GREEN BAY, Wis. (WFRV) – Did you know that leaves can be a source of food for the blue-green algae blooms? While cleaning up your lawn might make your home look more organized, disposing of those leaves incorrectly can increase algae blooms during the summer months.

Alyssa Reinke, a Northeast Wisconsin Stormwater Coordinator with the Fox Wolf Watershed Alliance explains how leaves can impact algae growth:

“They will become food over time for algae and different kinds of plant growth that we don’t want. The difference we have now is that we’ve changed the landscape; we have roads and hard surfaces and storm drains that lead right to our lakes and rivers. That means if your leaves are there, they are going to go into our lakes and that’s a lot more leaves going into our water now than there ever have been.”, says Reinke.

Once the temperatures warm up during the summer, nutrients from various sources including leaves help the algae become larger and more noticeable in our waterways.

To prevent the algae growth, Reinke offers up a few suggestions to help mitigate this issue:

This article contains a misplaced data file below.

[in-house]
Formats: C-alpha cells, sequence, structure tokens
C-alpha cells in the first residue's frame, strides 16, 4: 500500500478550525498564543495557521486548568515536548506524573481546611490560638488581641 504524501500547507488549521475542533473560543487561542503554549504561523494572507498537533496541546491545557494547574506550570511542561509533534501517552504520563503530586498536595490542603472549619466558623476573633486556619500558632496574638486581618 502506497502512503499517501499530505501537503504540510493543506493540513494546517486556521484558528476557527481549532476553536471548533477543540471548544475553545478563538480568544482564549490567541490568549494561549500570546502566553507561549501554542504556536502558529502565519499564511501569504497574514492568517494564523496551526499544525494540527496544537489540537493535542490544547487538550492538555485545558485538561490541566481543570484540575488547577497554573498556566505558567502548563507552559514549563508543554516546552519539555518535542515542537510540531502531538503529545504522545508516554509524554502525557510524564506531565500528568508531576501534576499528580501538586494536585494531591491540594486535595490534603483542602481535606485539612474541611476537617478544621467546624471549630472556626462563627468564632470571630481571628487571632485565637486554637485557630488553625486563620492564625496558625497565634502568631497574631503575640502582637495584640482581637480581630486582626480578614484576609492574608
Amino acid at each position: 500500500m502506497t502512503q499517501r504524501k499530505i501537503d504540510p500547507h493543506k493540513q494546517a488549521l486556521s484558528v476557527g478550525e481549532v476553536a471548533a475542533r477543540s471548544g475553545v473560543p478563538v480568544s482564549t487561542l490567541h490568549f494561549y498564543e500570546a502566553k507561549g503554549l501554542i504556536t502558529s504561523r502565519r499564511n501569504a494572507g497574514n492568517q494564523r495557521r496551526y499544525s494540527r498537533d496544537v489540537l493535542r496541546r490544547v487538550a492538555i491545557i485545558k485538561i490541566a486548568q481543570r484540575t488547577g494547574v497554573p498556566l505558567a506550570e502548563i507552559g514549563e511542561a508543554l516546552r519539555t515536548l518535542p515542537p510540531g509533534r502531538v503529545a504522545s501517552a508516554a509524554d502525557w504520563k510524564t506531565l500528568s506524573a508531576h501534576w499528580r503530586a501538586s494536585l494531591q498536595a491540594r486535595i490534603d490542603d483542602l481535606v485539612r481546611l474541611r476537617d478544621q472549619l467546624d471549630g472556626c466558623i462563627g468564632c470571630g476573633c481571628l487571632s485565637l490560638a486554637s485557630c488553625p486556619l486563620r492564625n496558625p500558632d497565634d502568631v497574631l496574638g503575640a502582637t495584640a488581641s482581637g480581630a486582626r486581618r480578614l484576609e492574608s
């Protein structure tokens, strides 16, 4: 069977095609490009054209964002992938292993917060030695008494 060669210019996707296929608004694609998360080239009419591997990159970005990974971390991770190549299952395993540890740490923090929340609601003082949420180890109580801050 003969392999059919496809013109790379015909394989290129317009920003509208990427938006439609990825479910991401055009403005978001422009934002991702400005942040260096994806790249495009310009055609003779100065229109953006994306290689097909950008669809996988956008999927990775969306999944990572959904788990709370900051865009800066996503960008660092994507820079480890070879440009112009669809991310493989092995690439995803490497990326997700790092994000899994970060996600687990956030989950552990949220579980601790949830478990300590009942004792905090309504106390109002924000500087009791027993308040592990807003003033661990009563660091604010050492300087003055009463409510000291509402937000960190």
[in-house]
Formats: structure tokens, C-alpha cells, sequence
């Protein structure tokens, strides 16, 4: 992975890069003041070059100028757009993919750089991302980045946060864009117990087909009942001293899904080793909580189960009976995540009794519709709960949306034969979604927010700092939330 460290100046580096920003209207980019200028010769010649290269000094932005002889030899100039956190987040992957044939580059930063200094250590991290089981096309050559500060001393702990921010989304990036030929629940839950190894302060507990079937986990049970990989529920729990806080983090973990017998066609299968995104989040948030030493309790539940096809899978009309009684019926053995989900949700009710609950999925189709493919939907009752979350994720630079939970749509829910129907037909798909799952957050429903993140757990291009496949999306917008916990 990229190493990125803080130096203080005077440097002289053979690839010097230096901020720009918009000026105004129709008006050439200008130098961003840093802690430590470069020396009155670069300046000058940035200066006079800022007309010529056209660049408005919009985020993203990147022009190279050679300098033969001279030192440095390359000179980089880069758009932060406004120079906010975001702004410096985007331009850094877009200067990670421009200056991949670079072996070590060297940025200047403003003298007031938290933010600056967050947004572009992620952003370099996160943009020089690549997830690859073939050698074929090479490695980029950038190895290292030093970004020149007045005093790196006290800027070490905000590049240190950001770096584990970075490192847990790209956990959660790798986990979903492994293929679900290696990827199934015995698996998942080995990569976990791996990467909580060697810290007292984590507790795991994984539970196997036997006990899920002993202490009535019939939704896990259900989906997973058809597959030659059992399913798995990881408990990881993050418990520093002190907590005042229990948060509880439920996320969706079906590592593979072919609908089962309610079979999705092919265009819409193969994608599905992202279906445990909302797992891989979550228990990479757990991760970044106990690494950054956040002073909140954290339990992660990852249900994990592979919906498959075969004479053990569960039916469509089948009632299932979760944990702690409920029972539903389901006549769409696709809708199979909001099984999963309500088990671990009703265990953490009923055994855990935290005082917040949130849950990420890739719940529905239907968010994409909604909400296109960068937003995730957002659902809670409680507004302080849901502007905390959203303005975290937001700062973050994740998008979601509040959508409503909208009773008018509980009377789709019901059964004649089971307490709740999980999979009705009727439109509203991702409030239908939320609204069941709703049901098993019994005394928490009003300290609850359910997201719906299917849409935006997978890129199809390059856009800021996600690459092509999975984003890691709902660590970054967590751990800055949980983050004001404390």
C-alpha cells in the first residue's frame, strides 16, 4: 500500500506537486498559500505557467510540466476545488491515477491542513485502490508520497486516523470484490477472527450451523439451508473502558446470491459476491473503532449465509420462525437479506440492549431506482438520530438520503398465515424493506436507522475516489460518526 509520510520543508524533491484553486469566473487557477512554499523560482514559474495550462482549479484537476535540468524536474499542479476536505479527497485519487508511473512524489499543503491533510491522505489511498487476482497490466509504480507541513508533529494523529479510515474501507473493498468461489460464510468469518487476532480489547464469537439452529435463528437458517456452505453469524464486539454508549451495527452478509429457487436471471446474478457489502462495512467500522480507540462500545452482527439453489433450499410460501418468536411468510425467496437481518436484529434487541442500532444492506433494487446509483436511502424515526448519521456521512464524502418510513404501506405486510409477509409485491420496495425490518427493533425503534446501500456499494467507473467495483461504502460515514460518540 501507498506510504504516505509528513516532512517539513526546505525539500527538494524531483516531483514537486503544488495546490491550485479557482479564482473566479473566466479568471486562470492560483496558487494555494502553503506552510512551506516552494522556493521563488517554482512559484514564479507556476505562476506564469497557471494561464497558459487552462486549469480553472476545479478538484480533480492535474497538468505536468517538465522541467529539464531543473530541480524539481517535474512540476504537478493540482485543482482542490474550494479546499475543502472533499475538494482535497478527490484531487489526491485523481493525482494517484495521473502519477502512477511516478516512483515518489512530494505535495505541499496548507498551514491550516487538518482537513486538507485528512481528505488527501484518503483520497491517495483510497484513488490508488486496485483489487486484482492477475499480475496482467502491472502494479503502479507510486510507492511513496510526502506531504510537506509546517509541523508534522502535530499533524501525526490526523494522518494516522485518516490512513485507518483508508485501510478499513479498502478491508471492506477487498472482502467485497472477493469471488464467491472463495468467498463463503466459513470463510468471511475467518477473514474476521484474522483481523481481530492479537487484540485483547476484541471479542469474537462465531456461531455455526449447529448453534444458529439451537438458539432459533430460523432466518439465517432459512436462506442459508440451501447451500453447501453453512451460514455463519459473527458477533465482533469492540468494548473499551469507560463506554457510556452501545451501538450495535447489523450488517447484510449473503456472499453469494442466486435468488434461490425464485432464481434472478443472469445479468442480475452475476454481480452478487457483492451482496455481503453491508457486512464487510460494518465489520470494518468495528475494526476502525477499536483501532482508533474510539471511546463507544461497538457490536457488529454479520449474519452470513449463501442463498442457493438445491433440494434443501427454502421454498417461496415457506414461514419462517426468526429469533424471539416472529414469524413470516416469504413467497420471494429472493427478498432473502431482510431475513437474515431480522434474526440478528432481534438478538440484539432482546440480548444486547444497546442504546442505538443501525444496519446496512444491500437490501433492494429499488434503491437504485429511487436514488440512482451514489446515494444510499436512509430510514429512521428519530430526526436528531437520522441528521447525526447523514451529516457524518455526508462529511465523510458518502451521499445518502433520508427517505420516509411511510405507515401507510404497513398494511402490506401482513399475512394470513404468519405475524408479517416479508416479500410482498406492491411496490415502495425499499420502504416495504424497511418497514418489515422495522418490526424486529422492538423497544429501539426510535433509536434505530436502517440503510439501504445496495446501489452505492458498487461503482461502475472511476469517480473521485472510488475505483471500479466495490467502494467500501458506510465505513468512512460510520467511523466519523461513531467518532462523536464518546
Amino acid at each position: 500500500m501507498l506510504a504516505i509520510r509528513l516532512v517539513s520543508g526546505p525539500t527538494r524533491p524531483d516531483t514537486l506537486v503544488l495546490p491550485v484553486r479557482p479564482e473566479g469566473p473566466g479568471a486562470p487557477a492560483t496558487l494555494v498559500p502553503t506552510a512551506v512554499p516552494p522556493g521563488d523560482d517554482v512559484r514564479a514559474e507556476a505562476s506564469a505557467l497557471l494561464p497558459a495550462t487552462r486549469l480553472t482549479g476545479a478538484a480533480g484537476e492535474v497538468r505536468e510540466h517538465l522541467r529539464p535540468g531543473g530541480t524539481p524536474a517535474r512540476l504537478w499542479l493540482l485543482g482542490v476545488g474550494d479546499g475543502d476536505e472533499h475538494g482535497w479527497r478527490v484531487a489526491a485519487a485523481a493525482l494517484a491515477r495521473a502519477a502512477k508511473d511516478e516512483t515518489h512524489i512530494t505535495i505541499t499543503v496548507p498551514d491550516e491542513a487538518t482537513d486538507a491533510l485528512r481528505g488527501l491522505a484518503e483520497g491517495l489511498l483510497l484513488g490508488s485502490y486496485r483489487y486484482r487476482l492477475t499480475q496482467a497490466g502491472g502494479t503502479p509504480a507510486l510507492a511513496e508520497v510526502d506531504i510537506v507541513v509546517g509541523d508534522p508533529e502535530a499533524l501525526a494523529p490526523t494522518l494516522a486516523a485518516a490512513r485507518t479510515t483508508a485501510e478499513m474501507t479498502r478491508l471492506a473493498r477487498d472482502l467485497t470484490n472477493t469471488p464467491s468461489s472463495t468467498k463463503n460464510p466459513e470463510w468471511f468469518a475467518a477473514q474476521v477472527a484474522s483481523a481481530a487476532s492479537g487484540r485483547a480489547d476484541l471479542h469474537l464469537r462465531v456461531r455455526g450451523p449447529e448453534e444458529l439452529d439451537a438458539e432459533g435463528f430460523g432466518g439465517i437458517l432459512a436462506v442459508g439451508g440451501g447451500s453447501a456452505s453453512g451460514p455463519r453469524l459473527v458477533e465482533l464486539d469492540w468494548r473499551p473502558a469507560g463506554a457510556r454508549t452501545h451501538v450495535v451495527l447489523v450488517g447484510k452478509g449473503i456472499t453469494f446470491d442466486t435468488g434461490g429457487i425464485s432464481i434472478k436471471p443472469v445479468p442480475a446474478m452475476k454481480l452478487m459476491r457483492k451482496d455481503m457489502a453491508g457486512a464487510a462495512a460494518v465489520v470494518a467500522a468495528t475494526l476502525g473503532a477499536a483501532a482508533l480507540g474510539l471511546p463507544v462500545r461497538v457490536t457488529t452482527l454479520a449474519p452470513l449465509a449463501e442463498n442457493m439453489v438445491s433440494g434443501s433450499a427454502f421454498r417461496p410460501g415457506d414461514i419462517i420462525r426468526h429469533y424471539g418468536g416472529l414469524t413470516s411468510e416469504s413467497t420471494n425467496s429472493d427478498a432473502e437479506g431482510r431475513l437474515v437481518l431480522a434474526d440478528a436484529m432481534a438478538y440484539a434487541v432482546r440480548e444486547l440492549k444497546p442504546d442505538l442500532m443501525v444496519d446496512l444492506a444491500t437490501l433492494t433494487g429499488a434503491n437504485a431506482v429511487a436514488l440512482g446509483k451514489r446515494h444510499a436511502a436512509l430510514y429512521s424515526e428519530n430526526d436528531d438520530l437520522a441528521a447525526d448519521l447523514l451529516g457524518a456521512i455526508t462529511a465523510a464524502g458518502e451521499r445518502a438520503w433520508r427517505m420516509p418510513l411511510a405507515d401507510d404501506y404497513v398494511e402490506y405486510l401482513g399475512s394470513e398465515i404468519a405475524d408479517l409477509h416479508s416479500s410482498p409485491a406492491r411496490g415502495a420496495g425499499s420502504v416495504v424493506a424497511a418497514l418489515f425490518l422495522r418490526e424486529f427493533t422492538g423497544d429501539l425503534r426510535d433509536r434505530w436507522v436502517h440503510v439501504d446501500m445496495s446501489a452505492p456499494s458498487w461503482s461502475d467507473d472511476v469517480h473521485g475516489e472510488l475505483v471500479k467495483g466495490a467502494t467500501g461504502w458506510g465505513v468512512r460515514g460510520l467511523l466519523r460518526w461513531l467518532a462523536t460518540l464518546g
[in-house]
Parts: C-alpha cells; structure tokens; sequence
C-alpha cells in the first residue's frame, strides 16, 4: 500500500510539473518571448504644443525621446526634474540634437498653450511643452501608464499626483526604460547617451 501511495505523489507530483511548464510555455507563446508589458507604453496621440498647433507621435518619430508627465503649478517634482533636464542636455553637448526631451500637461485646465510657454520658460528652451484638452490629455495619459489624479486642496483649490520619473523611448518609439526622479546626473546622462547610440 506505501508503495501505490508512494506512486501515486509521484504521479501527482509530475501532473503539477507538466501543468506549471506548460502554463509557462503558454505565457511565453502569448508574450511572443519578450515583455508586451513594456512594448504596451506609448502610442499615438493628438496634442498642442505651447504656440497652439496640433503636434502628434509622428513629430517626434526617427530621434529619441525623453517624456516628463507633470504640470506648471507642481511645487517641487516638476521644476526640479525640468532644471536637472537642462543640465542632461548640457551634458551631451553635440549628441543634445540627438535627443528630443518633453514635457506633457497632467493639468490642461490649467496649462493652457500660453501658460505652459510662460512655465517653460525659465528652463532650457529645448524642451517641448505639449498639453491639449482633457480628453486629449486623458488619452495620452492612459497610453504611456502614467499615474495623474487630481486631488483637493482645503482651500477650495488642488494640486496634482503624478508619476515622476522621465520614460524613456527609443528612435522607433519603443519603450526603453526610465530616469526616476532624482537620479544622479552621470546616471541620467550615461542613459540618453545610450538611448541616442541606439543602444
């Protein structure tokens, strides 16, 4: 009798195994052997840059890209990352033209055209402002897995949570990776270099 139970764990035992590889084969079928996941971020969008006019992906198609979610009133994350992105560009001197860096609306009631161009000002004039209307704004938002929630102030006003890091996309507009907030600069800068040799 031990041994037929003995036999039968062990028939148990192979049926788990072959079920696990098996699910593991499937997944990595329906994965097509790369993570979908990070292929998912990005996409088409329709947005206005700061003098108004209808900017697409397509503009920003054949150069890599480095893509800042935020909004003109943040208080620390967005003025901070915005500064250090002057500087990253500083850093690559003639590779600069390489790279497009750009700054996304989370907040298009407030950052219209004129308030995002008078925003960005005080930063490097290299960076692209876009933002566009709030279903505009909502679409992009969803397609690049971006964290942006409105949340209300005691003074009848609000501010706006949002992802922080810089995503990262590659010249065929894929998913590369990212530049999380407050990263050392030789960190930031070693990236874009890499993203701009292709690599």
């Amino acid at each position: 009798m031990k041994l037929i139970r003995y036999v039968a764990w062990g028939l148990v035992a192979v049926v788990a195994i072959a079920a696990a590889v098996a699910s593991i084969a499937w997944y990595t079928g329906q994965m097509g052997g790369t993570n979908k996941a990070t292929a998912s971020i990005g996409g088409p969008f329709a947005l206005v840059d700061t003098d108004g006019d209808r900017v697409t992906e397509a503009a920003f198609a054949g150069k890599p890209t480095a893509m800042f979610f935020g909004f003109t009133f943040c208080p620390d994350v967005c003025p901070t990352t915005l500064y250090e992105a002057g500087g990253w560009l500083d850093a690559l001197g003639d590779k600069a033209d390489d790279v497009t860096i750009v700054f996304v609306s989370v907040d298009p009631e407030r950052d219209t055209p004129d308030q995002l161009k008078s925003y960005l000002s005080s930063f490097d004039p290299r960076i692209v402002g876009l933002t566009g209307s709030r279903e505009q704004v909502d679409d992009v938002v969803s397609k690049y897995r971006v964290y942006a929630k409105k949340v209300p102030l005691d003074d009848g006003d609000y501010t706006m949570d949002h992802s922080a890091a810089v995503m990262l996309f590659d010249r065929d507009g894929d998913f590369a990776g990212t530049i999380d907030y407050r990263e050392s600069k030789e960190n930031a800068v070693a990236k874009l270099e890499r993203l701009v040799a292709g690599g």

“We have two answers for that. One is that you can leave your leaves on land when possible. that could be an important habitat for insects and animals. It also insulates your plants. But if you are going to be raking your leaves, you can do a couple of different things with it. One you can mulch them into your lawn or garden that creates nutrients down the line for your soil, you can compost it, or set it aside for pickup by your local community.”

As those leaves break down on your lawns, Reinke mentioned it could lead to richer soil and grass with little need to add fertilizers, which also contribute to the blue-green algae as it entrains into the groundwater.

It’s important to check with your local community as to their policy with leaf collection, as all communities are different. Reinke noted not to put leaf piles out too early, as leaves could be moved around by the wind and end up in those storm drains.